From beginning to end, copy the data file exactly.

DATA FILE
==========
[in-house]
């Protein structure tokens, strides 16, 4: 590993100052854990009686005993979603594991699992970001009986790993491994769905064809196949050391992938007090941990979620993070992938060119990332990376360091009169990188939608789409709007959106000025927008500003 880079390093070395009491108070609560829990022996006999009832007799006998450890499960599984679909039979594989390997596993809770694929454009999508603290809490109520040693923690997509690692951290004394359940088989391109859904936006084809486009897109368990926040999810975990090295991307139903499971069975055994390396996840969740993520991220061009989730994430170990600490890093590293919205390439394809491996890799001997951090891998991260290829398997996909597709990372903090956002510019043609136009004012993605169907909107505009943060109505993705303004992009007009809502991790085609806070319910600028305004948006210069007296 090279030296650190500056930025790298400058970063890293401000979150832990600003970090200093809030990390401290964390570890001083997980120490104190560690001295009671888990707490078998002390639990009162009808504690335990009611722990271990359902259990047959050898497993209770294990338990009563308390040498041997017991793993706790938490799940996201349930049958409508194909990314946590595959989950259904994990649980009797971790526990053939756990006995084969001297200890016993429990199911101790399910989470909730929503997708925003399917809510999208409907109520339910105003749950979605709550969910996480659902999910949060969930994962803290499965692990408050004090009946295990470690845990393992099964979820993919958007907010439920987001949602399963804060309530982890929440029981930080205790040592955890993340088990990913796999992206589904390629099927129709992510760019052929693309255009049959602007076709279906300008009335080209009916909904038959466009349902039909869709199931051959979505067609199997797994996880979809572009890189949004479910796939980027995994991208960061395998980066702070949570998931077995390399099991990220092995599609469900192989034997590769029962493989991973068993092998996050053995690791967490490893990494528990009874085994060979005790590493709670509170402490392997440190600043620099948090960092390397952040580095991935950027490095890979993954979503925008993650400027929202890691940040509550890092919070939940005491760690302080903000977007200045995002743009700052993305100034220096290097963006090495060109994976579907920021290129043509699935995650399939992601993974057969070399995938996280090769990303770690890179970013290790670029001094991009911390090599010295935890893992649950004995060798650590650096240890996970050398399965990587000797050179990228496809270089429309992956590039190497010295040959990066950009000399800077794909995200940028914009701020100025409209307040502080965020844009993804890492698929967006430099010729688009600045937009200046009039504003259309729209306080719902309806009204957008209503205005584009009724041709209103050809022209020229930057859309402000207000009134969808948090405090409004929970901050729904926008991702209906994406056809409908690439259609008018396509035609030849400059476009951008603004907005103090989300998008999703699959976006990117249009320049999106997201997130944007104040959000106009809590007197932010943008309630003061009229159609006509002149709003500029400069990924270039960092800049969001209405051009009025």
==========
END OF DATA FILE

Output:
[in-house]
């Protein structure tokens, strides 16, 4: 590993100052854990009686005993979603594991699992970001009986790993491994769905064809196949050391992938007090941990979620993070992938060119990332990376360091009169990188939608789409709007959106000025927008500003 880079390093070395009491108070609560829990022996006999009832007799006998450890499960599984679909039979594989390997596993809770694929454009999508603290809490109520040693923690997509690692951290004394359940088989391109859904936006084809486009897109368990926040999810975990090295991307139903499971069975055994390396996840969740993520991220061009989730994430170990600490890093590293919205390439394809491996890799001997951090891998991260290829398997996909597709990372903090956002510019043609136009004012993605169907909107505009943060109505993705303004992009007009809502991790085609806070319910600028305004948006210069007296 090279030296650190500056930025790298400058970063890293401000979150832990600003970090200093809030990390401290964390570890001083997980120490104190560690001295009671888990707490078998002390639990009162009808504690335990009611722990271990359902259990047959050898497993209770294990338990009563308390040498041997017991793993706790938490799940996201349930049958409508194909990314946590595959989950259904994990649980009797971790526990053939756990006995084969001297200890016993429990199911101790399910989470909730929503997708925003399917809510999208409907109520339910105003749950979605709550969910996480659902999910949060969930994962803290499965692990408050004090009946295990470690845990393992099964979820993919958007907010439920987001949602399963804060309530982890929440029981930080205790040592955890993340088990990913796999992206589904390629099927129709992510760019052929693309255009049959602007076709279906300008009335080209009916909904038959466009349902039909869709199931051959979505067609199997797994996880979809572009890189949004479910796939980027995994991208960061395998980066702070949570998931077995390399099991990220092995599609469900192989034997590769029962493989991973068993092998996050053995690791967490490893990494528990009874085994060979005790590493709670509170402490392997440190600043620099948090960092390397952040580095991935950027490095890979993954979503925008993650400027929202890691940040509550890092919070939940005491760690302080903000977007200045995002743009700052993305100034220096290097963006090495060109994976579907920021290129043509699935995650399939992601993974057969070399995938996280090769990303770690890179970013290790670029001094991009911390090599010295935890893992649950004995060798650590650096240890996970050398399965990587000797050179990228496809270089429309992956590039190497010295040959990066950009000399800077794909995200940028914009701020100025409209307040502080965020844009993804890492698929967006430099010729688009600045937009200046009039504003259309729209306080719902309806009204957008209503205005584009009724041709209103050809022209020229930057859309402000207000009134969808948090405090409004929970901050729904926008991702209906994406056809409908690439259609008018396509035609030849400059476009951008603004907005103090989300998008999703699959976006990117249009320049999106997201997130944007104040959000106009809590007197932010943008309630003061009229159609006509002149709003500029400069990924270039960092800049969001209405051009009025």